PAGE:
RV Stabilization

The question comes up a lot of how to keep the RV from shaking so much once it is setup. This is a constant battle and dilemma, since this is a vehicle made for moving and flexing. The content of this post deals primarily with tow-ables, travel trailers and fifth wheels.

Each unit will come with some means of stabilization from the factory. Travel trailers will have a tongue jack to get the trailer off of the ball hitch and then level, and then there will be a set of jacks on the front and another set of jacks on the back. Typically, these are manually operate jacks that the user will use a wrench to raise and lower. Fifth wheels will have a set of landing gear which will raise and lower the unit to get it on and off of the truck. There will also be another 1 or 2 sets of stabilizing jacks in the back. Some units will come with an auto leveling system, where with just a push of a button, the hydraulic jacks will level the unit front to back and side to side. This is typically a 6 point system, meaning that there are 6 jacks making contact with the ground.

My unit has 2 electric landing gear jacks and two electric stabilizing jacks, and I will be using it as the example from here on. I have employed all of the following additional means of stabilization in various combinations (some times all at once). They all have their benefits, and through trial and error I have found what works best in varying situations.

Starting in the front, I use a king pin tripod. This is made for stabilization, not weight bearing, but does an excellent job with reducing front to back movement.


Next, we deal with those bags of air that the unit sits on. Yes, the tires. First, I will always put down wheel chocks as a safety measure to keep the unit from rolling. Yes, these will help with some movement, but they are made for gross movement, not fine movement. To deal with that, I use a set of x-chocks in the tires. These are designed to provide strong counter pressure, so that any small amount of movement is resisted. These work really well in preventing movement, so much so that one time I forgot to remove them before trying to move my fiver, and the trailer did not want to roll forward at all (don’t worry, I quickly realized my error and took care of things before any damage occurred).


Also in the area of the tires, I mentioned above that some units come with a 6 point leveling system. I took inspiration from this and purchased an additional set of scissor jacks to use. What I realized was that my points of contact were all the way in the front and in the back, leaving the middle of my unit resting on my tires and suspension, which is not a solid point of contact. I have discovered that putting them directly behind my axles is a prime location for removing bounce.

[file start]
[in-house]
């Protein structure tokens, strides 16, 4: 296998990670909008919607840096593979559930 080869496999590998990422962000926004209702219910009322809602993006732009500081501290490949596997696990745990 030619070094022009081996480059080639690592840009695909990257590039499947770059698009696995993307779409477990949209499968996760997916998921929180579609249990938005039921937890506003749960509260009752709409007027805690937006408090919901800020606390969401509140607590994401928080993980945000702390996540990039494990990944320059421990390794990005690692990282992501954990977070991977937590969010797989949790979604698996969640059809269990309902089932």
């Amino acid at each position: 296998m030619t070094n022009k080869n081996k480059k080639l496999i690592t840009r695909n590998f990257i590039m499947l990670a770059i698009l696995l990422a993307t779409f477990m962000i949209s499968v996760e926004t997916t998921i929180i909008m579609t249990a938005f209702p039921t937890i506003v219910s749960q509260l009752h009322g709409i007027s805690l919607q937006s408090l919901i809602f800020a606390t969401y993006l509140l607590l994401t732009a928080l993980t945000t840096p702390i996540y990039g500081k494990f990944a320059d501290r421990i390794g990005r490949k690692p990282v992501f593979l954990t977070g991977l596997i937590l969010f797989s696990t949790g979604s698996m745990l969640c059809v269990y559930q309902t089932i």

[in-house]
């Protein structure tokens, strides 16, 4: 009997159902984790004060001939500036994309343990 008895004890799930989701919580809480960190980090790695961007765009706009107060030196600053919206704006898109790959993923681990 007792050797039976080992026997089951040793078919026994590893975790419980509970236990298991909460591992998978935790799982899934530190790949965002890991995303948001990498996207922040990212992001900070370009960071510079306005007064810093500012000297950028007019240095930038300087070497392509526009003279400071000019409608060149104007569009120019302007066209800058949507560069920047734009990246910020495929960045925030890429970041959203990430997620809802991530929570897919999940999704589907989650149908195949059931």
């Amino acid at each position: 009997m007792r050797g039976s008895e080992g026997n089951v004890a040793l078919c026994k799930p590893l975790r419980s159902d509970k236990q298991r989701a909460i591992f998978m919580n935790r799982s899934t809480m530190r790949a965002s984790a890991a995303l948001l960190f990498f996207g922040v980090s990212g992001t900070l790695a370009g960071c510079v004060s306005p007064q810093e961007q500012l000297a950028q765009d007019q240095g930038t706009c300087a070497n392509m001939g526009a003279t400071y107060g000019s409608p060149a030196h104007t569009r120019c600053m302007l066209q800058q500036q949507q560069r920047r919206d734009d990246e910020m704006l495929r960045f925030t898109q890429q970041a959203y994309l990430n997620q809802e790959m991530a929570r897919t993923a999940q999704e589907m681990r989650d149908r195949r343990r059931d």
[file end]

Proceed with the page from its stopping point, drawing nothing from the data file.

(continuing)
Now lets move on to creating some angles. So far we have been dealing with creating perpendicular stabilization. A popular product is JT Strong Arm, which attaches to the frame and then to the stabilizer jack. It is made to move with the jack, and then the user will tighten it up once the RV is level. I can vouch from seeing the product in use on others RVs that it is an excellent and well made product. It is also expensive, running between $260-$300 usually, as seen here on amazon. I sought out to make my own version for a fraction of the cost, and I have been pleased with the results.

Parts to purchase, all from Lowes or Home Depot:

1-5/8″ Unistrut channel

3/4″ EMT conduit

Unistrut angle brackets

Unistrut spring nuts, 3/8″

Unistrut square washers

3/8″ Bolts and washers

1/2″ Bolts, washers, nylock nuts

Installation will vary by RV type and setup, so I won’t include quantities or measurements, but will let the photos show installation. The strut was mounted to the frame with existing bolts/screws that were already holding up the under skirting.


Hardware for attaching the conduit to the Unistrut mounted to the frame. I removed the spring to make the nut move easier when the bolt is loosened.


Shows attachment of conduit to Unistrut. When mounting the Unistrut, set the far end (left in this photo) for the fully up position of the jack, and then as it lowers it will move to the right.


Showing attachment to the leg. I used nylock nuts here to keep the bolts from coming off, but allowing me to not have to tighten down too much so that the pivot will still move as needed.


Showing attachment of two conduits.


Showing attachment of rear stabilizer. I used a different bracket that fit better.

While not as convenient as the JT with only needing to untwist a screw, I have found it easy enough to keep a 9/16″ wrench handy to loosen the nuts on the Unistrut (I actually use my Makita battery impact driver with a socket attachment, both for the cross bracing and the scissor jacks).

Comments or questions, please let me know!

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